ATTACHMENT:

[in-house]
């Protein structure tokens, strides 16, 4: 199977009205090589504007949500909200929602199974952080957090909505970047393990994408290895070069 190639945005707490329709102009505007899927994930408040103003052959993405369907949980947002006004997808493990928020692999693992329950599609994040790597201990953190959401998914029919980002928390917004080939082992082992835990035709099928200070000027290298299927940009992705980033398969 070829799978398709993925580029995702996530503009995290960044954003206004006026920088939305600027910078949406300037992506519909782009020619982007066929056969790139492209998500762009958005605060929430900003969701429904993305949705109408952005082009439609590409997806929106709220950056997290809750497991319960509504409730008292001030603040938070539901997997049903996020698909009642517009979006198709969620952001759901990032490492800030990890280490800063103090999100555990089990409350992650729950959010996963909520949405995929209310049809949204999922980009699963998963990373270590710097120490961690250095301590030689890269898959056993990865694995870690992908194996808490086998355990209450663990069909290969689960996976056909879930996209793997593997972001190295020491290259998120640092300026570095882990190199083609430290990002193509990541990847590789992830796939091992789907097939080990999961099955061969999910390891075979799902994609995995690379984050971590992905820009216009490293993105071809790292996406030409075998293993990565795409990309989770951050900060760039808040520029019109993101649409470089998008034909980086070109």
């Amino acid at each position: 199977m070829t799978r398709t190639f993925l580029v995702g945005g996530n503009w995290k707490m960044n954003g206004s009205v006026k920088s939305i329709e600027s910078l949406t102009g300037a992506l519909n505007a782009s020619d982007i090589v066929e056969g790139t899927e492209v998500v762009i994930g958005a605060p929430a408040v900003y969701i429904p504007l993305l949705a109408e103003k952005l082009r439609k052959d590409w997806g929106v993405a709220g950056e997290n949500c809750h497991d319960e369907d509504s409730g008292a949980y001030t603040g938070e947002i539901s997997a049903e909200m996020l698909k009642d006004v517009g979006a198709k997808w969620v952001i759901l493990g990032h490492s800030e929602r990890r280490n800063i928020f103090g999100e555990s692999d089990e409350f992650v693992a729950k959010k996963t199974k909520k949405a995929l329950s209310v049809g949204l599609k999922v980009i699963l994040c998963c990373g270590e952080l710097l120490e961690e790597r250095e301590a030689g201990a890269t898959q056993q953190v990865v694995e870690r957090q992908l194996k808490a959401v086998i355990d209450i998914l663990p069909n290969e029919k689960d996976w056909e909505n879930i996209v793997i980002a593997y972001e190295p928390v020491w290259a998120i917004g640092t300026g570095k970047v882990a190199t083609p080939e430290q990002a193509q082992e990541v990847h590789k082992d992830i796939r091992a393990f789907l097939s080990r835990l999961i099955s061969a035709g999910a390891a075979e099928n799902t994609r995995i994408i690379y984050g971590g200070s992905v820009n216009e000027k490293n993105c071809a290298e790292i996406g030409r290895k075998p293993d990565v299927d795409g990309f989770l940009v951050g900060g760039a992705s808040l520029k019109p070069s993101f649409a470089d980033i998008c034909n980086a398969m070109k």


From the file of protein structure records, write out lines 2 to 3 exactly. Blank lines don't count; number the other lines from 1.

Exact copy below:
């Protein structure tokens, strides 16, 4: 199977009205090589504007949500909200929602199974952080957090909505970047393990994408290895070069 190639945005707490329709102009505007899927994930408040103003052959993405369907949980947002006004997808493990928020692999693992329950599609994040790597201990953190959401998914029919980002928390917004080939082992082992835990035709099928200070000027290298299927940009992705980033398969 070829799978398709993925580029995702996530503009995290960044954003206004006026920088939305600027910078949406300037992506519909782009020619982007066929056969790139492209998500762009958005605060929430900003969701429904993305949705109408952005082009439609590409997806929106709220950056997290809750497991319960509504409730008292001030603040938070539901997997049903996020698909009642517009979006198709969620952001759901990032490492800030990890280490800063103090999100555990089990409350992650729950959010996963909520949405995929209310049809949204999922980009699963998963990373270590710097120490961690250095301590030689890269898959056993990865694995870690992908194996808490086998355990209450663990069909290969689960996976056909879930996209793997593997972001190295020491290259998120640092300026570095882990190199083609430290990002193509990541990847590789992830796939091992789907097939080990999961099955061969999910390891075979799902994609995995690379984050971590992905820009216009490293993105071809790292996406030409075998293993990565795409990309989770951050900060760039808040520029019109993101649409470089998008034909980086070109």
């Amino acid at each position: 199977m070829t799978r398709t190639f993925l580029v995702g945005g996530n503009w995290k707490m960044n954003g206004s009205v006026k920088s939305i329709e600027s910078l949406t102009g300037a992506l519909n505007a782009s020619d982007i090589v066929e056969g790139t899927e492209v998500v762009i994930g958005a605060p929430a408040v900003y969701i429904p504007l993305l949705a109408e103003k952005l082009r439609k052959d590409w997806g929106v993405a709220g950056e997290n949500c809750h497991d319960e369907d509504s409730g008292a949980y001030t603040g938070e947002i539901s997997a049903e909200m996020l698909k009642d006004v517009g979006a198709k997808w969620v952001i759901l493990g990032h490492s800030e929602r990890r280490n800063i928020f103090g999100e555990s692999d089990e409350f992650v693992a729950k959010k996963t199974k909520k949405a995929l329950s209310v049809g949204l599609k999922v980009i699963l994040c998963c990373g270590e952080l710097l120490e961690e790597r250095e301590a030689g201990a890269t898959q056993q953190v990865v694995e870690r957090q992908l194996k808490a959401v086998i355990d209450i998914l663990p069909n290969e029919k689960d996976w056909e909505n879930i996209v793997i980002a593997y972001e190295p928390v020491w290259a998120i917004g640092t300026g570095k970047v882990a190199t083609p080939e430290q990002a193509q082992e990541v990847h590789k082992d992830i796939r091992a393990f789907l097939s080990r835990l999961i099955s061969a035709g999910a390891a075979e099928n799902t994609r995995i994408i690379y984050g971590g200070s992905v820009n216009e000027k490293n993105c071809a290298e790292i996406g030409r290895k075998p293993d990565v299927d795409g990309f989770l940009v951050g900060g760039a992705s808040l520029k019109p070069s993101f649409a470089d980033i998008c034909n980086a398969m070109k």